More than seven years ago, a black woman parked her car illegally in Ferguson, Missouri. She received two tickets and a $151 fine. The woman, sometimes homeless, struggled to pay it off, and over the next several years she was slapped with seven “Failure to Appear” citations for missing payments and court dates. Each of those citations added to the debt she owed the city and resulted in an arrest warrant. By 2014, she’d been arrested twice, spent nearly a week in jail, and had paid the city $550. As of December, she still owed $541.
“Inexplicable,” is how Attorney General Eric Holder summed up her story at a press conference on Wednesday, at which he unveiled the Department of Justice’s long-anticipated report on the Ferguson police department and municipal court. The report affirms what residents have long said: that officers routinely profile citizens based on their race and violate their constitutional rights. Critically, the report addresses the roots of the police force’s discriminatory practices. Not simply the fault of racist cops, the DoJ asserts, they stem from the way the city preys on residents financially, relying on the fines that accompany even minor offenses to balance its budget.
The report traces the pattern of racial bias from traffic stops to arrests to the courtroom and, finally, to a cycle of incarceration and indebtedness. Black residents make up about 67 percent of the Ferguson population. According to the DoJ, they experienced 85 percent of all traffic stops, 90 percent of citations, 88 percent of incidents in which an officer used force, and 93 percent of all arrests. They received almost all of the citations for petty crimes like jaywalking. Black drivers were twice as likely to have their cars searched as whites, yet significantly less likely to actually have drugs or other contraband. Of the people who spent two or more days in in the city jail, 95 percent were black.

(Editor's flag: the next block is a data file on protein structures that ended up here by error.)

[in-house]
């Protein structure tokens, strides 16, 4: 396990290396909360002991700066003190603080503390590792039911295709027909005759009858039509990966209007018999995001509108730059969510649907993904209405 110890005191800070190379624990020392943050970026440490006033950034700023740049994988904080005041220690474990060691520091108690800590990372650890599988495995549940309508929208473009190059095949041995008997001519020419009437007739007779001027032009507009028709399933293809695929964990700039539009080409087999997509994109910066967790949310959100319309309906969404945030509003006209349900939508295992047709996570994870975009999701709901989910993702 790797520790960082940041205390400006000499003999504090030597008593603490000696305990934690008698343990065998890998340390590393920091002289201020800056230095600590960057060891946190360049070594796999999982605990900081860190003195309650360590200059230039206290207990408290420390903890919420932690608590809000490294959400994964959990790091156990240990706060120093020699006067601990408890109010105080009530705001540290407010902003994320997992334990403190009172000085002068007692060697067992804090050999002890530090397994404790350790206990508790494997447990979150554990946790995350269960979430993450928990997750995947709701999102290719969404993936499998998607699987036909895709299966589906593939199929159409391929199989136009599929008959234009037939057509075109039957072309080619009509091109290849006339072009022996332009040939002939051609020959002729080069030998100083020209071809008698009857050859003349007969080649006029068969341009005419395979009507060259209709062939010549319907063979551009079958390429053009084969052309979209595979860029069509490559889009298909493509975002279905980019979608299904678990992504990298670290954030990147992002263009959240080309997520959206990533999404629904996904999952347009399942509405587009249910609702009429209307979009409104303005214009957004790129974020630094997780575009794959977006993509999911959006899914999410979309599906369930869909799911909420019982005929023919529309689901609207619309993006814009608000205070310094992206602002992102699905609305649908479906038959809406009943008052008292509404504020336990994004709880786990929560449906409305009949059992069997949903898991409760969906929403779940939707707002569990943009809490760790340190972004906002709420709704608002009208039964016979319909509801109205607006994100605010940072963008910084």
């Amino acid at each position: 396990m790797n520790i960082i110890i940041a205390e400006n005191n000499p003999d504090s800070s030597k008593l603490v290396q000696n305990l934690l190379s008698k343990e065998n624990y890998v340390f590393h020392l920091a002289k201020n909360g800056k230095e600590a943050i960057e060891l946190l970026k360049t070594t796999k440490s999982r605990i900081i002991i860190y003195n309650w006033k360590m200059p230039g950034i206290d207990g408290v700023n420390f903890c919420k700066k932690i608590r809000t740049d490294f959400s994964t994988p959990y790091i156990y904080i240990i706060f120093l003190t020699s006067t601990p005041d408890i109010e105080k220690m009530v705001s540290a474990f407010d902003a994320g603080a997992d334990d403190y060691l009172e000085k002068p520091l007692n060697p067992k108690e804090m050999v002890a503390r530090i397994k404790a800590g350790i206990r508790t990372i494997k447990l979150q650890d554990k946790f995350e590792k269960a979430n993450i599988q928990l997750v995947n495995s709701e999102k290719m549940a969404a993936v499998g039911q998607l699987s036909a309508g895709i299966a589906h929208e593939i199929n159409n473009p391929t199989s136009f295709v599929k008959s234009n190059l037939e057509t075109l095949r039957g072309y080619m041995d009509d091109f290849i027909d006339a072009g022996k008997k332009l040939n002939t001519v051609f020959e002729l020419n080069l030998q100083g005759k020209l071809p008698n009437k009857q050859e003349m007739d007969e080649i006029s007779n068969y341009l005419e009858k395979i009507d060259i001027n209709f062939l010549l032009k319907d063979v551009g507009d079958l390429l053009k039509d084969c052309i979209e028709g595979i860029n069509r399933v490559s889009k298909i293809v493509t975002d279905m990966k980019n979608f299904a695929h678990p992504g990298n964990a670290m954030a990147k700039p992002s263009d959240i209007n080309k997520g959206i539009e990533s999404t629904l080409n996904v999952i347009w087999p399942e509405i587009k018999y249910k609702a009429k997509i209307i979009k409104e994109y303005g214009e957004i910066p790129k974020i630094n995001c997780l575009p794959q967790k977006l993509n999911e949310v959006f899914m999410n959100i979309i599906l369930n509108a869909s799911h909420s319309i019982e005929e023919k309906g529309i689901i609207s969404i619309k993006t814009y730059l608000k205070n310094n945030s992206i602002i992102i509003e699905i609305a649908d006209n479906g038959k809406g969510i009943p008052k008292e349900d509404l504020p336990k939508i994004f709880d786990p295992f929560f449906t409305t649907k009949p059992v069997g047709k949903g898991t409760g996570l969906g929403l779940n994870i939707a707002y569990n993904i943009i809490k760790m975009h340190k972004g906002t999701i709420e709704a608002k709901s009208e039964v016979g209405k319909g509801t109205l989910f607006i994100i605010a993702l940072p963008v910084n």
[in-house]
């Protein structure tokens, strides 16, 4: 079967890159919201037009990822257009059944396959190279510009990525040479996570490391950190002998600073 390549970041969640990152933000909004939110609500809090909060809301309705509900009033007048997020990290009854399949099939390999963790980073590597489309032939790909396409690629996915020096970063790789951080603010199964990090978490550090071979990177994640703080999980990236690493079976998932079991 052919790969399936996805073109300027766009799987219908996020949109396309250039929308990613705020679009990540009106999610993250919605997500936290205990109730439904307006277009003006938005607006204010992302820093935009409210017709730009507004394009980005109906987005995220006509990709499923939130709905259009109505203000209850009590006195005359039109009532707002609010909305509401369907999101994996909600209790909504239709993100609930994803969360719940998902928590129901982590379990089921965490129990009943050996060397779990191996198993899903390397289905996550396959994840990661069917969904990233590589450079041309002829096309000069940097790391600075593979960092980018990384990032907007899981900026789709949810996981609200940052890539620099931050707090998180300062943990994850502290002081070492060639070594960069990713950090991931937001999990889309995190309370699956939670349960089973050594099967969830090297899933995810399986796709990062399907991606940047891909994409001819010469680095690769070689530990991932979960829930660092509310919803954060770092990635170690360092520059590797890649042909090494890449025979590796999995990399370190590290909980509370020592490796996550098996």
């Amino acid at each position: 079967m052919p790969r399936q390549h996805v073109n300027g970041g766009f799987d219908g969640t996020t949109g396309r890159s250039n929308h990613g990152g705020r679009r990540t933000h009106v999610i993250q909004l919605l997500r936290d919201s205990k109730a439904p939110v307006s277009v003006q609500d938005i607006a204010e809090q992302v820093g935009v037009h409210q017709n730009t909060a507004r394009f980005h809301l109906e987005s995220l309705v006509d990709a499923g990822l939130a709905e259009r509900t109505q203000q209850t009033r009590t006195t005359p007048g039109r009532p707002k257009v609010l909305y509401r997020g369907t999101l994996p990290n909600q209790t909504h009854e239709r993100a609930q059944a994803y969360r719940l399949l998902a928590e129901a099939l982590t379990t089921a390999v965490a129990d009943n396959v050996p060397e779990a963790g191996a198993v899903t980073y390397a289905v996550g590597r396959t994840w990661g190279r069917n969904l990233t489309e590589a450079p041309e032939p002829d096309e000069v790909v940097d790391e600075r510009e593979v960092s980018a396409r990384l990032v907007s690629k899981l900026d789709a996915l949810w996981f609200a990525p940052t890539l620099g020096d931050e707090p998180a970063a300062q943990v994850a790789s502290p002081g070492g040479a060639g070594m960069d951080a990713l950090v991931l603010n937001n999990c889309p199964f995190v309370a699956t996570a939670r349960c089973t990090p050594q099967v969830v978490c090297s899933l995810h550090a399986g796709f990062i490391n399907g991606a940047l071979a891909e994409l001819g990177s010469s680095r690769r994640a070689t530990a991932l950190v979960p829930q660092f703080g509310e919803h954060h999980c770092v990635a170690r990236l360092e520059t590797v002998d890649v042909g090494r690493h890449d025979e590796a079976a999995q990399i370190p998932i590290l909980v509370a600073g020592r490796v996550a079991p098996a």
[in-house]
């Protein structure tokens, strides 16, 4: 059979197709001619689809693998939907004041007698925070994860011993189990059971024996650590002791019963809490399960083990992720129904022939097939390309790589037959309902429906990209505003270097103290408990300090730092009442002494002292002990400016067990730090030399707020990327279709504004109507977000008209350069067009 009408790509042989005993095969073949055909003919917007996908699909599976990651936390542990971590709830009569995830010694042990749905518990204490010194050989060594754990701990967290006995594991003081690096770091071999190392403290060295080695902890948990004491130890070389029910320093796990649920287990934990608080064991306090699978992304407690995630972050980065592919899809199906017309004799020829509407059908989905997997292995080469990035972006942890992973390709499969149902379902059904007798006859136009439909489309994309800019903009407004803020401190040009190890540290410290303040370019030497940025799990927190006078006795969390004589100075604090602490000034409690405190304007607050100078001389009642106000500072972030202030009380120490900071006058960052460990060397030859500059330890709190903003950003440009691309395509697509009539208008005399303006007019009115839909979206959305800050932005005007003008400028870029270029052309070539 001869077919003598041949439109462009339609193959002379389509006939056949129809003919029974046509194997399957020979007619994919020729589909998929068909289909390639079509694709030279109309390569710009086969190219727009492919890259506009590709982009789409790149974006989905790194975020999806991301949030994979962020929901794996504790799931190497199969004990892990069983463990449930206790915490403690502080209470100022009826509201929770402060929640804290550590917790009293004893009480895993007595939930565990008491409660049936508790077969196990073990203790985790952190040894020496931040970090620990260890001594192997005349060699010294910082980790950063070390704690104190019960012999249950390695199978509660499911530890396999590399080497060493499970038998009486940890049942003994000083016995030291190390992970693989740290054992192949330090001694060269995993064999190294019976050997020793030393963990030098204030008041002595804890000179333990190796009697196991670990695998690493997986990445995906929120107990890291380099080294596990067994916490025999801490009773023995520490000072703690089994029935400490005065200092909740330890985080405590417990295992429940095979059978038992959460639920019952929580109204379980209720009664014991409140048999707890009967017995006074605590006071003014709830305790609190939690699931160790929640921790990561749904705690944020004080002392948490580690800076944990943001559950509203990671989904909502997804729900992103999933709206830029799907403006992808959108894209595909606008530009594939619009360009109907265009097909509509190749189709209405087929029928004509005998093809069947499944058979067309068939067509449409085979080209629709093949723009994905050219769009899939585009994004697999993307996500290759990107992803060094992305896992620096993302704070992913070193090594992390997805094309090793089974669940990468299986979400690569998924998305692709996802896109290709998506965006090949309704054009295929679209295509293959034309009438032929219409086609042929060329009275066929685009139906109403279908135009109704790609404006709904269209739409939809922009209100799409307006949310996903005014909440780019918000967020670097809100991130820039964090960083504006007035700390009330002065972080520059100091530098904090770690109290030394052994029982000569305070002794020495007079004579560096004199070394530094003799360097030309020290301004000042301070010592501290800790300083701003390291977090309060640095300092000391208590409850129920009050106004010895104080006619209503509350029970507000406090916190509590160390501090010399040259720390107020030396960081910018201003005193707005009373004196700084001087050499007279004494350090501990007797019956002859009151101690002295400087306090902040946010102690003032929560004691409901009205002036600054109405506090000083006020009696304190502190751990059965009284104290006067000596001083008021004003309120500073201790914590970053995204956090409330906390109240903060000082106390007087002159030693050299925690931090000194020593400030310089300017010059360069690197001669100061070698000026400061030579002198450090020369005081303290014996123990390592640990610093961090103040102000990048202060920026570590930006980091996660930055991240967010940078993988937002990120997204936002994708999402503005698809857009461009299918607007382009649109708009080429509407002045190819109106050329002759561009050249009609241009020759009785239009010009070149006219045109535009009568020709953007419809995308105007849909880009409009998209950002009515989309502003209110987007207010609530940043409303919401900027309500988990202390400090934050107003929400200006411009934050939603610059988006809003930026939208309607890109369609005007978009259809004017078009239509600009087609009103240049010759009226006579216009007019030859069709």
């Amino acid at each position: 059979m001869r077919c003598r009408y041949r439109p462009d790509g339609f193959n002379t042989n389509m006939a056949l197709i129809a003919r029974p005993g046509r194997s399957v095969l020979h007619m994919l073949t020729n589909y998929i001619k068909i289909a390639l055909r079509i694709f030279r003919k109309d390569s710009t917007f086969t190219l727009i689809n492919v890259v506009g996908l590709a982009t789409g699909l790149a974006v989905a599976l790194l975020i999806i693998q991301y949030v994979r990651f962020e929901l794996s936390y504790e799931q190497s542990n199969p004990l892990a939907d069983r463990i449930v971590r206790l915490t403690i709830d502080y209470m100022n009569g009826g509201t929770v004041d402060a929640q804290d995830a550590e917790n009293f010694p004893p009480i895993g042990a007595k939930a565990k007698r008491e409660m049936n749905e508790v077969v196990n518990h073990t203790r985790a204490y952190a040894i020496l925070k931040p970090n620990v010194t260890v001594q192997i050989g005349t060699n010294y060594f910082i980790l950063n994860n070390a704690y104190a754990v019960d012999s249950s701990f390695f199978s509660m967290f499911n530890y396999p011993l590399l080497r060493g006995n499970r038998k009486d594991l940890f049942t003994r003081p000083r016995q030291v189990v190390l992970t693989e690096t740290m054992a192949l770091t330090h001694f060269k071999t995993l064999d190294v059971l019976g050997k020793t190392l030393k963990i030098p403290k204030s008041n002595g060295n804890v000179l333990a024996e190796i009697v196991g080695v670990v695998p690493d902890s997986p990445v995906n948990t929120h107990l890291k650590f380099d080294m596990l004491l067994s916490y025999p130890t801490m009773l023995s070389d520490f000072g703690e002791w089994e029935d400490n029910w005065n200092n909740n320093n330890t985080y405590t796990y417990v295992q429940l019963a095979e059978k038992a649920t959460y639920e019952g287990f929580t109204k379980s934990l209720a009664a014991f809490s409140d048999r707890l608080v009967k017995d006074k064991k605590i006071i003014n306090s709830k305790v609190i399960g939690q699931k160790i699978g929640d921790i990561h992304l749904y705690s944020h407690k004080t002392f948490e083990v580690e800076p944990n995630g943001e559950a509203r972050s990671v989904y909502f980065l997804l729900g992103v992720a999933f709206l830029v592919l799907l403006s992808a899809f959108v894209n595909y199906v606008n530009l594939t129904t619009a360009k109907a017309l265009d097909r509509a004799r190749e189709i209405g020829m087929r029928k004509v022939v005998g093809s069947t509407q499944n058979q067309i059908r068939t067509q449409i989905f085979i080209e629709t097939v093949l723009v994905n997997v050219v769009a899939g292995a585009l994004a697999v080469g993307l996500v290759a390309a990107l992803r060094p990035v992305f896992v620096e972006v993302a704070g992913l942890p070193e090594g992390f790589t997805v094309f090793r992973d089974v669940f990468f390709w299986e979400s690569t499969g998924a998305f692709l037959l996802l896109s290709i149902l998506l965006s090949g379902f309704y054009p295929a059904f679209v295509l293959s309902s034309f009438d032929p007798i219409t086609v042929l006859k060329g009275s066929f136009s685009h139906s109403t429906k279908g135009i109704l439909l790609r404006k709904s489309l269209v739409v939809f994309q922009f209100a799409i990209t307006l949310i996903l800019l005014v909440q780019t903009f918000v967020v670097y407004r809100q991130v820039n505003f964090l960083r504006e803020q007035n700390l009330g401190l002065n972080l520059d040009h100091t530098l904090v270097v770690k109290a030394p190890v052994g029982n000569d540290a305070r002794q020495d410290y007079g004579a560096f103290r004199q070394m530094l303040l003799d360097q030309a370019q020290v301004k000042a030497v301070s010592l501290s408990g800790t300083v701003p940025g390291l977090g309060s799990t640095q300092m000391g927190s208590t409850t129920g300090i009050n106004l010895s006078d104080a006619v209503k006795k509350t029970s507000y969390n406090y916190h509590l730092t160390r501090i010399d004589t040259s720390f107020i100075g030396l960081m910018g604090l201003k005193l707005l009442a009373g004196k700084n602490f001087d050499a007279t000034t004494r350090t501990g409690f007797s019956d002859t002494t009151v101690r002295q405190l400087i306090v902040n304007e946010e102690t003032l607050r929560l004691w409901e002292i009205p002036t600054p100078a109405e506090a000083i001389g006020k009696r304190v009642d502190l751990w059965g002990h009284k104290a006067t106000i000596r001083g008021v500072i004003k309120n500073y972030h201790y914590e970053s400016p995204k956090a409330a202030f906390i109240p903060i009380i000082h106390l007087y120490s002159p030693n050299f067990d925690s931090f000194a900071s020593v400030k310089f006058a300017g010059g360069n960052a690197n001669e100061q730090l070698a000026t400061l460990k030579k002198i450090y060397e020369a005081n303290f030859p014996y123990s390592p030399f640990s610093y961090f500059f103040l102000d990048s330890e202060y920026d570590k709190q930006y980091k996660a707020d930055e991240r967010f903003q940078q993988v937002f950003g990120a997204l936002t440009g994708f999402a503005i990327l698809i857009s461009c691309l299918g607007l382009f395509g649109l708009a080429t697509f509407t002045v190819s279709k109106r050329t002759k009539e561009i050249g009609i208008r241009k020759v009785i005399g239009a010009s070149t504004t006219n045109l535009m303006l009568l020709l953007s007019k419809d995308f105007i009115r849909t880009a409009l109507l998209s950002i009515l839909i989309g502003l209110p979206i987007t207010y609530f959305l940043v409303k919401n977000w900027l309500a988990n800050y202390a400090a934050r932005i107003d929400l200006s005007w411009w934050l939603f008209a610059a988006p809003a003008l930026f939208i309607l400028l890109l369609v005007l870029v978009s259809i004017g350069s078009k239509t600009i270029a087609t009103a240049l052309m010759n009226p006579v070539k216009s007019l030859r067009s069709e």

Overt, grotesque racism among city officials underlies these statistics. The report includes a handful of e-mails between police and municipal court officials that contain derogatory language, such as a November 2008 message stating that President Obama would not be in office long because “what black man holds a steady job for four years.” Another, from 2011, contained a photo of a group of women dancing topless and “apparently in Africa” with the caption, “Michelle Obama’s High School Reunion.”
But a subtler, systemic pressure also encourages over-policing in Ferguson: the way that the city relies on the fines levied on violators to fund itself. “Officers appear to see some residents, especially those who live in Ferguson’s predominantly African-American neighborhoods, less as constituents to be protected than as potential offenders and sources of revenue,” states the report. This year the city expects to raise $3.09 million of projected $13.26 in revenue from fines and fees, which it levies wherever possible. An unmowed lawn, for instance, costs Ferguson residents between $77 and $102, though in some other cities it’s a $5 offense.